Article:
Succès de scandale. This is has always been a great formula for many – from movie makers to personalities – to get in the limelight, quickly and easily, under the trivial shades of being bold and experimental.
Has this trend finally made a permanent stop in India?
In recent times, we have seen some excellent print ads and TV commercials in India that managed to hit all the feels among viewers. However, this is not to say there haven’t been many insensible, absurd and false promotional efforts plaguing our web and television screens. In fact, in recent times, there have been a number of controversial advertisements that stirred quite a buzz on social media platforms with their outlandish visuals and storytelling.
Were the controversies by accident or pre-planned—many are left wondering now.
There’s no such thing as bad publicity
As cliched as the saying is, many in Indian advertisement industry have taken it literally. Yes, there’s no such thing as bad publicity. Even the big brands, that already enjoy decent following and goodwill in respective industries, are championing this cause with ease and swiftness.
Ola’s gender biased ad says, “Meri girlfriend chalti hai Rs. 525 per km, but Ola Micro chalti hai sirf Rs. 6 per km”, which loosely translates ‘it costs me Rs 525 per km when my girlfriend walks but Ola Micro runs at just Rs 6 per km’.
Jack and Jones displayed their sexist banner oh-so-proudly featuring Ranveer Singh towing his office colleague in an objectionable manner with tagline reading “Don’t hold back, take your work home”.
FewiKwik ‘todo nahi jodo’ commercial depicting Wagah border came off as insulting to the Indian soldiers. Deepika Padukone’s Vogue ad titled ‘My Choice’ received a lot of flak online for highlighting the issues such as rape and domestic violence shallowly.
Manforce condom’s advertisement featuring Sunny Leone sparked off massive controversy that left many, including politicians, claiming that it was “disgusting” and “promoting rape”.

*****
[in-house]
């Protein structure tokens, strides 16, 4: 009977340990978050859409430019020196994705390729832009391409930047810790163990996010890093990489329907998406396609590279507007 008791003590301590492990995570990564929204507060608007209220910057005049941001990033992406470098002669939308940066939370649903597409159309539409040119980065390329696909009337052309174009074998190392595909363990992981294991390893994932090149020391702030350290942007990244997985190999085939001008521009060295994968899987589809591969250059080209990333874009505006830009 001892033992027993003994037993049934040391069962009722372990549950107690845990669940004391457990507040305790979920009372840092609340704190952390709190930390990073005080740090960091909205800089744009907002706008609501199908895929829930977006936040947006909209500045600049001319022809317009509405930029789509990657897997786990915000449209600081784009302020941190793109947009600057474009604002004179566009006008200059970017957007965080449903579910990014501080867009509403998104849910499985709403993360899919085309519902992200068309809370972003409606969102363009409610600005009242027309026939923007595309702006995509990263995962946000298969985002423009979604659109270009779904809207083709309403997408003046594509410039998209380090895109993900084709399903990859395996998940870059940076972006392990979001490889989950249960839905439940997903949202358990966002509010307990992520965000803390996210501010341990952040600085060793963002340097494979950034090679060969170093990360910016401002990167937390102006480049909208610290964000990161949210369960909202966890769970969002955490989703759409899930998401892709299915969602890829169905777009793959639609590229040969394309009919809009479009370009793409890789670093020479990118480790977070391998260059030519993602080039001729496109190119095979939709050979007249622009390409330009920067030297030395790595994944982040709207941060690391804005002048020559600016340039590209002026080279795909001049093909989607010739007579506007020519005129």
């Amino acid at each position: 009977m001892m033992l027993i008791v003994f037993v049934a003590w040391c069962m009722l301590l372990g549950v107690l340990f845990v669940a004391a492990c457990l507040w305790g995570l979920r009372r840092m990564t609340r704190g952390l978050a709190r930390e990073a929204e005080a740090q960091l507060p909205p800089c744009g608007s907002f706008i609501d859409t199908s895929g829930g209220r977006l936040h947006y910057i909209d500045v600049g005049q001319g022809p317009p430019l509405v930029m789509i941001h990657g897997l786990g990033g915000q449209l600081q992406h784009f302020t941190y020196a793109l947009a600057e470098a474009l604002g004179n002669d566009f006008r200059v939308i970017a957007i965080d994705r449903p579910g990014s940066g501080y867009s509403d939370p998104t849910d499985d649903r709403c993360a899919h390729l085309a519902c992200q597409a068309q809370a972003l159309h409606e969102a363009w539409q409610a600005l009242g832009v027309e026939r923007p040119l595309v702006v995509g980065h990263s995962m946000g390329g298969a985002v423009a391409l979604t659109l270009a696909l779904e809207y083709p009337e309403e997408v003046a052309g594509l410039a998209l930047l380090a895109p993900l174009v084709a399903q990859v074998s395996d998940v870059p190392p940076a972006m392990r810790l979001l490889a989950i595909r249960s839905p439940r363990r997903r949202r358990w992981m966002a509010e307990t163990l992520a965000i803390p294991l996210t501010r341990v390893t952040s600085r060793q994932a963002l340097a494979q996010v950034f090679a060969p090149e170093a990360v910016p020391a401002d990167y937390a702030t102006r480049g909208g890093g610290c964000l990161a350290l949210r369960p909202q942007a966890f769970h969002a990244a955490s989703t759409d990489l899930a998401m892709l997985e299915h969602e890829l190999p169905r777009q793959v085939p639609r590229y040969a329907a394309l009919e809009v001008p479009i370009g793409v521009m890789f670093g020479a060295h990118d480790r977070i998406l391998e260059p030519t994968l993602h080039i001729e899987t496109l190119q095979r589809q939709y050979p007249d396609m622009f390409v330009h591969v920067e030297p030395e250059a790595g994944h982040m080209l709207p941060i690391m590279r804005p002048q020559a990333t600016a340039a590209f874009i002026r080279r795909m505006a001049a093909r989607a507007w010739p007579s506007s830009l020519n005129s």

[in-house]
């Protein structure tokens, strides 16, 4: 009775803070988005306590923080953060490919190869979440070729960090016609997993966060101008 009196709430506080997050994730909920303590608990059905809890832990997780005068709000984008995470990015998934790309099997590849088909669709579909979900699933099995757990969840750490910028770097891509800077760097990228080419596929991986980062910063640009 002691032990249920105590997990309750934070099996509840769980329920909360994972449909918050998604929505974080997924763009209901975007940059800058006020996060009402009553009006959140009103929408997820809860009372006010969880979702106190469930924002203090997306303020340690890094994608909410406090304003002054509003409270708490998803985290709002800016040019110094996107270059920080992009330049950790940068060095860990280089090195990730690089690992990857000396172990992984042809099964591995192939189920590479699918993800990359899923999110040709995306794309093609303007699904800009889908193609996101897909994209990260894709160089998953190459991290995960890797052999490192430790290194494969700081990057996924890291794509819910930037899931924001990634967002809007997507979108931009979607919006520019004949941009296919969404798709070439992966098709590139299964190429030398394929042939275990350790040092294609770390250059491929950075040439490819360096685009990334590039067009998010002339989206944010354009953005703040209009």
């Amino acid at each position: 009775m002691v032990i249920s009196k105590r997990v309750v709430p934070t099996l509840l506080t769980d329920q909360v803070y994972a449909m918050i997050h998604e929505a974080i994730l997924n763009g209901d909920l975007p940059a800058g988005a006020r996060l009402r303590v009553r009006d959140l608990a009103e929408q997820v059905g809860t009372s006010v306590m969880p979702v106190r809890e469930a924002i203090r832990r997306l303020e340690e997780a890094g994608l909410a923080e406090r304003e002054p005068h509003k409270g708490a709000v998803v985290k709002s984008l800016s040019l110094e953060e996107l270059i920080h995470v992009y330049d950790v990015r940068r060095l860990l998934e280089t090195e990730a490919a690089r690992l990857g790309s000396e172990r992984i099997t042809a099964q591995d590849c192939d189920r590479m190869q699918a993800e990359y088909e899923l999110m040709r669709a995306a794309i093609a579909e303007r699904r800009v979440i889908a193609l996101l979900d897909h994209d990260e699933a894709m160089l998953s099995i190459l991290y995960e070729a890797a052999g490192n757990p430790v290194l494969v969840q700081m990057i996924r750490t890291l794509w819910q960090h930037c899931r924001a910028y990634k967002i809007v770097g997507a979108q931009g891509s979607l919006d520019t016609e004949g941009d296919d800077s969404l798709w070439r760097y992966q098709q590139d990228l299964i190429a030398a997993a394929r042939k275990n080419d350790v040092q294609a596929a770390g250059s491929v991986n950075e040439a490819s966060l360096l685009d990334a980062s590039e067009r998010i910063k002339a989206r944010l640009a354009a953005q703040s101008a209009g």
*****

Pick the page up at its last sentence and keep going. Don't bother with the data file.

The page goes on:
These are only few ads that swirled outrage and debates, even getting coverage in mainstream media. Most of these brands pulled down their distasteful campaigns, others apologized. Needless to say, while whether did they manage to influx their sales remains unknown, they did stay the ‘talk of the town’ for long.
Is Indian society still too conservative?
In the mix of these controversies though, selected few of these controversial ads did receive support from some section. Many progressive individuals claimed that Indian society is too conservative for such bold and progressive campaigns. However, does being attenuate puts down the offensive subject of such ads, came as counter.
In any case, barring the progressive and conservative narration, few can deny, many marketers and brands are successfully leveraging the difference in emotional opinions of the consumers for their own benefits.
“India is changing, and bold ads are much more acceptable today than it was years ago. Audiences are okay with most of these contents. However, overturning this morality escape to make way for sexism and insensitivity is nowhere justified, whether you’re a conformist or forward-thinker,” said a market expert.